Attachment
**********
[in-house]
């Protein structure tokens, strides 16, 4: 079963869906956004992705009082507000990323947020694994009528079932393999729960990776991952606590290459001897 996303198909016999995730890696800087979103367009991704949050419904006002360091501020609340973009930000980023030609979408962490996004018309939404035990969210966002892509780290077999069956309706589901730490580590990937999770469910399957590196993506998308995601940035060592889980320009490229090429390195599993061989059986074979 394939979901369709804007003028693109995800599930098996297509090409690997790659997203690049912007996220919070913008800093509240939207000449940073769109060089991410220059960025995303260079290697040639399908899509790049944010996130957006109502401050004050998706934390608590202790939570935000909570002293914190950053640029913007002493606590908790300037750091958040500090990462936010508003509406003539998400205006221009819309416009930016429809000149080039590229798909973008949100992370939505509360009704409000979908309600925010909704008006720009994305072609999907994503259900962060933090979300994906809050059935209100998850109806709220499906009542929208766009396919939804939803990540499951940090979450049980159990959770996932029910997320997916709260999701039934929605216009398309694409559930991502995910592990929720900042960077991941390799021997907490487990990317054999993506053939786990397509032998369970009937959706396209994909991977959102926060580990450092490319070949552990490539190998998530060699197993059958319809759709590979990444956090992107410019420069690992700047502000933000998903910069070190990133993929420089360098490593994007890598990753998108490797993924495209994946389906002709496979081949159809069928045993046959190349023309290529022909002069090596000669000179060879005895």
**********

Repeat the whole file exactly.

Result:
[in-house]
């Protein structure tokens, strides 16, 4: 079963869906956004992705009082507000990323947020694994009528079932393999729960990776991952606590290459001897 996303198909016999995730890696800087979103367009991704949050419904006002360091501020609340973009930000980023030609979408962490996004018309939404035990969210966002892509780290077999069956309706589901730490580590990937999770469910399957590196993506998308995601940035060592889980320009490229090429390195599993061989059986074979 394939979901369709804007003028693109995800599930098996297509090409690997790659997203690049912007996220919070913008800093509240939207000449940073769109060089991410220059960025995303260079290697040639399908899509790049944010996130957006109502401050004050998706934390608590202790939570935000909570002293914190950053640029913007002493606590908790300037750091958040500090990462936010508003509406003539998400205006221009819309416009930016429809000149080039590229798909973008949100992370939505509360009704409000979908309600925010909704008006720009994305072609999907994503259900962060933090979300994906809050059935209100998850109806709220499906009542929208766009396919939804939803990540499951940090979450049980159990959770996932029910997320997916709260999701039934929605216009398309694409559930991502995910592990929720900042960077991941390799021997907490487990990317054999993506053939786990397509032998369970009937959706396209994909991977959102926060580990450092490319070949552990490539190998998530060699197993059958319809759709590979990444956090992107410019420069690992700047502000933000998903910069070190990133993929420089360098490593994007890598990753998108490797993924495209994946389906002709496979081949159809069928045993046959190349023309290529022909002069090596000669000179060879005895």